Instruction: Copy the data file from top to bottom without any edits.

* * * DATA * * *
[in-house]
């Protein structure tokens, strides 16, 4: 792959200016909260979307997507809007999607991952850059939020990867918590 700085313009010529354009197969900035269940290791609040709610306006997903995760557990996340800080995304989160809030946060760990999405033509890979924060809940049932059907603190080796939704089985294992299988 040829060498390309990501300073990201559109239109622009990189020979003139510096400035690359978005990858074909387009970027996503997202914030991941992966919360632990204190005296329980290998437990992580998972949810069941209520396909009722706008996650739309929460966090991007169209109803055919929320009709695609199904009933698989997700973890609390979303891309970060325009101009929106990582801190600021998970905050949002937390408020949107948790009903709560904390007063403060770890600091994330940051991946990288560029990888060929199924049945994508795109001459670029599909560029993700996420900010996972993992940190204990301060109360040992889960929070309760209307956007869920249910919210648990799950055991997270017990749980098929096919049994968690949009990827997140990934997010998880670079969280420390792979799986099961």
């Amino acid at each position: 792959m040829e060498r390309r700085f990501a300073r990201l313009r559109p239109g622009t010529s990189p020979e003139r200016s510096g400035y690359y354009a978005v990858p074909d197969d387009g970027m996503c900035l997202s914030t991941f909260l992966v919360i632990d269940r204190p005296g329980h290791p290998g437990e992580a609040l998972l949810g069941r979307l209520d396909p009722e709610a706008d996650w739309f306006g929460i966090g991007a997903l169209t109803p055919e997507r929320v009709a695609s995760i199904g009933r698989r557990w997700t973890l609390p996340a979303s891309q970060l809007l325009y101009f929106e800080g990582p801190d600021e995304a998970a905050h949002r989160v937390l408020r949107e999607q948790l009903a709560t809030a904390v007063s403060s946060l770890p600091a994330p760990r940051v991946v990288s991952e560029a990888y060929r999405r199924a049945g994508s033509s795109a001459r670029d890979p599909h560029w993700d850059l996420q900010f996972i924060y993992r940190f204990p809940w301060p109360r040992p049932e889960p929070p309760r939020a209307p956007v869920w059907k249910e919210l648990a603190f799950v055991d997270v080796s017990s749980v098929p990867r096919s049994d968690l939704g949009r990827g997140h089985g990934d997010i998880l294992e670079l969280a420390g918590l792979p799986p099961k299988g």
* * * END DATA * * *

[in-house]
């Protein structure tokens, strides 16, 4: 792959200016909260979307997507809007999607991952850059939020990867918590 700085313009010529354009197969900035269940290791609040709610306006997903995760557990996340800080995304989160809030946060760990999405033509890979924060809940049932059907603190080796939704089985294992299988 040829060498390309990501300073990201559109239109622009990189020979003139510096400035690359978005990858074909387009970027996503997202914030991941992966919360632990204190005296329980290998437990992580998972949810069941209520396909009722706008996650739309929460966090991007169209109803055919929320009709695609199904009933698989997700973890609390979303891309970060325009101009929106990582801190600021998970905050949002937390408020949107948790009903709560904390007063403060770890600091994330940051991946990288560029990888060929199924049945994508795109001459670029599909560029993700996420900010996972993992940190204990301060109360040992889960929070309760209307956007869920249910919210648990799950055991997270017990749980098929096919049994968690949009990827997140990934997010998880670079969280420390792979799986099961």
């Amino acid at each position: 792959m040829e060498r390309r700085f990501a300073r990201l313009r559109p239109g622009t010529s990189p020979e003139r200016s510096g400035y690359y354009a978005v990858p074909d197969d387009g970027m996503c900035l997202s914030t991941f909260l992966v919360i632990d269940r204190p005296g329980h290791p290998g437990e992580a609040l998972l949810g069941r979307l209520d396909p009722e709610a706008d996650w739309f306006g929460i966090g991007a997903l169209t109803p055919e997507r929320v009709a695609s995760i199904g009933r698989r557990w997700t973890l609390p996340a979303s891309q970060l809007l325009y101009f929106e800080g990582p801190d600021e995304a998970a905050h949002r989160v937390l408020r949107e999607q948790l009903a709560t809030a904390v007063s403060s946060l770890p600091a994330p760990r940051v991946v990288s991952e560029a990888y060929r999405r199924a049945g994508s033509s795109a001459r670029d890979p599909h560029w993700d850059l996420q900010f996972i924060y993992r940190f204990p809940w301060p109360r040992p049932e889960p929070p309760r939020a209307p956007v869920w059907k249910e919210l648990a603190f799950v055991d997270v080796s017990s749980v098929p990867r096919s049994d968690l939704g949009r990827g997140h089985g990934d997010i998880l294992e670079l969280a420390g918590l792979p799986p099961k299988g």